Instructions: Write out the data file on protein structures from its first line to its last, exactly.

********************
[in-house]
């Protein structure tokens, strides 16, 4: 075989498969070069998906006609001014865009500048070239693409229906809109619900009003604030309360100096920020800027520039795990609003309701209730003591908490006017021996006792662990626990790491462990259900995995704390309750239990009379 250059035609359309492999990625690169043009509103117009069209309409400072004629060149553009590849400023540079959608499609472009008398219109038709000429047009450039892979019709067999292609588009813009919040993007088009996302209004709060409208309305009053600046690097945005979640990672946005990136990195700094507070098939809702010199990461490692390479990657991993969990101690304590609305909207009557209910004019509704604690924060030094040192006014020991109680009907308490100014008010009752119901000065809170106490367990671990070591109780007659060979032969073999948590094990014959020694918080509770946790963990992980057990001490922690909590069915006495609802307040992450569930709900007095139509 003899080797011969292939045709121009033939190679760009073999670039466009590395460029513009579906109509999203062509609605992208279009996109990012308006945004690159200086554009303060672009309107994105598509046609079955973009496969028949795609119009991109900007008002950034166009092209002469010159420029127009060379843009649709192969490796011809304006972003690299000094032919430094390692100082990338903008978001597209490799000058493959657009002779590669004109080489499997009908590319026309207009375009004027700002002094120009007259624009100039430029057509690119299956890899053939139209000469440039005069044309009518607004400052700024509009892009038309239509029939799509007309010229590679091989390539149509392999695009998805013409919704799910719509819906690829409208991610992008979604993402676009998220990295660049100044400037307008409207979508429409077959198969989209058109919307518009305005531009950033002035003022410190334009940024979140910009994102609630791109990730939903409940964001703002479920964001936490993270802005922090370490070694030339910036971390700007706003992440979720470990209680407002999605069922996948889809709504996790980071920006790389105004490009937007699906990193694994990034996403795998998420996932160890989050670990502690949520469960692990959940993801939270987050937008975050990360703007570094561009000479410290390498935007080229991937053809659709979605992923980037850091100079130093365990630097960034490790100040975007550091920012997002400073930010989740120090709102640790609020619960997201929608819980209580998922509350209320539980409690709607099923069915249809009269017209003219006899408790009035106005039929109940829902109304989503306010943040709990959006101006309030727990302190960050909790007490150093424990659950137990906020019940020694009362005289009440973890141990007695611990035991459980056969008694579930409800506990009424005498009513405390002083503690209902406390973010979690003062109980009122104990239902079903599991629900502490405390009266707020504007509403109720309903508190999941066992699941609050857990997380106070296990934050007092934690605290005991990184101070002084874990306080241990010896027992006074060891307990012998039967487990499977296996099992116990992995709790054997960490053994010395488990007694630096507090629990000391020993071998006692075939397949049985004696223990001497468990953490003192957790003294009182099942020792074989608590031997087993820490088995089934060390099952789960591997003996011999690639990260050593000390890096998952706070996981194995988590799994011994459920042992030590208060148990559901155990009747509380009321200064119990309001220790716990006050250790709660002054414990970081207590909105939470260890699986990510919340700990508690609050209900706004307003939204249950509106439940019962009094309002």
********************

[in-house]
């Protein structure tokens, strides 16, 4: 075989498969070069998906006609001014865009500048070239693409229906809109619900009003604030309360100096920020800027520039795990609003309701209730003591908490006017021996006792662990626990790491462990259900995995704390309750239990009379 250059035609359309492999990625690169043009509103117009069209309409400072004629060149553009590849400023540079959608499609472009008398219109038709000429047009450039892979019709067999292609588009813009919040993007088009996302209004709060409208309305009053600046690097945005979640990672946005990136990195700094507070098939809702010199990461490692390479990657991993969990101690304590609305909207009557209910004019509704604690924060030094040192006014020991109680009907308490100014008010009752119901000065809170106490367990671990070591109780007659060979032969073999948590094990014959020694918080509770946790963990992980057990001490922690909590069915006495609802307040992450569930709900007095139509 003899080797011969292939045709121009033939190679760009073999670039466009590395460029513009579906109509999203062509609605992208279009996109990012308006945004690159200086554009303060672009309107994105598509046609079955973009496969028949795609119009991109900007008002950034166009092209002469010159420029127009060379843009649709192969490796011809304006972003690299000094032919430094390692100082990338903008978001597209490799000058493959657009002779590669004109080489499997009908590319026309207009375009004027700002002094120009007259624009100039430029057509690119299956890899053939139209000469440039005069044309009518607004400052700024509009892009038309239509029939799509007309010229590679091989390539149509392999695009998805013409919704799910719509819906690829409208991610992008979604993402676009998220990295660049100044400037307008409207979508429409077959198969989209058109919307518009305005531009950033002035003022410190334009940024979140910009994102609630791109990730939903409940964001703002479920964001936490993270802005922090370490070694030339910036971390700007706003992440979720470990209680407002999605069922996948889809709504996790980071920006790389105004490009937007699906990193694994990034996403795998998420996932160890989050670990502690949520469960692990959940993801939270987050937008975050990360703007570094561009000479410290390498935007080229991937053809659709979605992923980037850091100079130093365990630097960034490790100040975007550091920012997002400073930010989740120090709102640790609020619960997201929608819980209580998922509350209320539980409690709607099923069915249809009269017209003219006899408790009035106005039929109940829902109304989503306010943040709990959006101006309030727990302190960050909790007490150093424990659950137990906020019940020694009362005289009440973890141990007695611990035991459980056969008694579930409800506990009424005498009513405390002083503690209902406390973010979690003062109980009122104990239902079903599991629900502490405390009266707020504007509403109720309903508190999941066992699941609050857990997380106070296990934050007092934690605290005991990184101070002084874990306080241990010896027992006074060891307990012998039967487990499977296996099992116990992995709790054997960490053994010395488990007694630096507090629990000391020993071998006692075939397949049985004696223990001497468990953490003192957790003294009182099942020792074989608590031997087993820490088995089934060390099952789960591997003996011999690639990260050593000390890096998952706070996981194995988590799994011994459920042992030590208060148990559901155990009747509380009321200064119990309001220790716990006050250790709660002054414990970081207590909105939470260890699986990510919340700990508690609050209900706004307003939204249950509106439940019962009094309002």